A white quilt in front of a window with the blinds drawn.

Author’s note: Myalgic Encephalomyelitis (M.E.) is a neuro-immune disease which leads to a substantial loss of physical and cognitive functioning. Even minimal exertion effects a worsening of symptoms which include extreme fatigue, debilitating pain, dysautonomia, muscle spasms, light and noise sensitivity, memory loss, reduced speech, to name a few. Worldwide around 17 million people, adults and children, suffer from M.E. and lead much diminished lives. More than four million lie confined in darkened rooms because they have an illness which, for decades classified as psychological, has lacked the boon of biomedical research. If we arranged their mattresses in file they’d make a bluish vein from Britain to Siberia, but they, as things stand, remain invisible.

Attitudes are slowly starting to change, but hope for realistic treatment options, never mind a cure, comes on a drip-feed. Poetic prose is my way of joining the many vibrant voices that challenge the neglect, even disparagement of people with M.E. and demand investment in biomedical research.



Imagine the most hushed, unrushed procession possible, flocks of people with severe M.E. filling the streets on berths, bunks, beds, futons, beanbags, sofas, wheelchairs — crash pads all, running on dreams and discipline. Tens, hundreds, thousands, and those who cannot leave the rooms they lie in, there with their walls around them, curtains drawn. Housebound, occasionally out; bathed, unwashed, half-dressed, PJ’s or Sunday best; some with bedpans or commodes, some with feeding tubes; speaking, humming, silent, eyes closed, eyes wide — all of us.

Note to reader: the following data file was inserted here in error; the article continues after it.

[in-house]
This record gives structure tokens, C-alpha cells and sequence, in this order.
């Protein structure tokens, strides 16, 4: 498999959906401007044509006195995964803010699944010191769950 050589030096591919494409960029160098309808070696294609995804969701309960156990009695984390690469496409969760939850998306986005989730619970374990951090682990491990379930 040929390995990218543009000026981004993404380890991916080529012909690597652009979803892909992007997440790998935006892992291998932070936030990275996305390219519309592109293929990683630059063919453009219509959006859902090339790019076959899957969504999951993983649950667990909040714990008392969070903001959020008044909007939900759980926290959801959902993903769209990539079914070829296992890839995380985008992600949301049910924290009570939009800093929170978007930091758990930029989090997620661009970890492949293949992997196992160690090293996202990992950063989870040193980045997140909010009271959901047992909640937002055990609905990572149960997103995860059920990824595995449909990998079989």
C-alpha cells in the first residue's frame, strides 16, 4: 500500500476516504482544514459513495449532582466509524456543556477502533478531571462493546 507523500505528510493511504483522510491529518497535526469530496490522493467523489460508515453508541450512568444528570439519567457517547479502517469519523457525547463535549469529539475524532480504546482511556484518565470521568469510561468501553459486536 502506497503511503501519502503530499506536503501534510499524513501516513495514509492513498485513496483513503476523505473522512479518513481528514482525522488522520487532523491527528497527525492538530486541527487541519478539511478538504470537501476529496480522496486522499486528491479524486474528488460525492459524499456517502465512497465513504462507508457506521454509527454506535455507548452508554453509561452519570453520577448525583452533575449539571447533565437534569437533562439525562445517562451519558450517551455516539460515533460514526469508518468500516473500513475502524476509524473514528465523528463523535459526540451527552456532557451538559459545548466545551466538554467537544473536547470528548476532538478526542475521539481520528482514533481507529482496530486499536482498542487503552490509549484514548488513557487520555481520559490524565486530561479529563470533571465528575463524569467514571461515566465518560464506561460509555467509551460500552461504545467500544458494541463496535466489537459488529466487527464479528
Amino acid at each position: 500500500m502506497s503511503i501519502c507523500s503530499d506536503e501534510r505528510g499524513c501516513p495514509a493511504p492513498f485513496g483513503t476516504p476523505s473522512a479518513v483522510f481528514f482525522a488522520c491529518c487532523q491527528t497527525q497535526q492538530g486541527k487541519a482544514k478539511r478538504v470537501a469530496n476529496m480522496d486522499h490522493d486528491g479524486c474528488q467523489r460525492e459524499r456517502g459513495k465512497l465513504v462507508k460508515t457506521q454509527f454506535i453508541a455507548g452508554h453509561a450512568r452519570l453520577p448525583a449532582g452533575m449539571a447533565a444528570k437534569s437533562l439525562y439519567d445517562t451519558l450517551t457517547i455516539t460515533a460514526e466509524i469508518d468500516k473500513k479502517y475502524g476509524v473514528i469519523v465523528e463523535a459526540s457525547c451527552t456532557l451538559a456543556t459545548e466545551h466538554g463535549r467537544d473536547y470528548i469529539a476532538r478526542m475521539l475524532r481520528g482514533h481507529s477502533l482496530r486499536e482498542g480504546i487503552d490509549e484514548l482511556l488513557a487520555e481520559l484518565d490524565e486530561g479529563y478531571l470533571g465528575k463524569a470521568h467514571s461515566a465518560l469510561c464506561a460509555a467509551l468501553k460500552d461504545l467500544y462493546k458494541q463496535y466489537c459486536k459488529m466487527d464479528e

No drums beaten, nor banners waved. Instead see our bidding magnified on bedclothes, headboards, eiderdowns, and, if the sun is out, scrawled all over the big blue: urging serious commitment to medical research, increased support, and being heard.

We’re too tired for a riot, and only up to rallying sighs. But a simmering rage is in the air — no more waiting!


Marion Michell is a London-based visual artist and writer, who has had M.E. for 18 years. For a while, she created in the supine. Ever since worsening health drained function from clever hands, she’s poured her art into writing. Her book, Supinely Sublimely: Selected Prose, was published by Palewell Press in December 2016.

Like what you read? Give Marion Michell a round of applause.

From a quick cheer to a standing ovation, clap to show how much you enjoyed this story.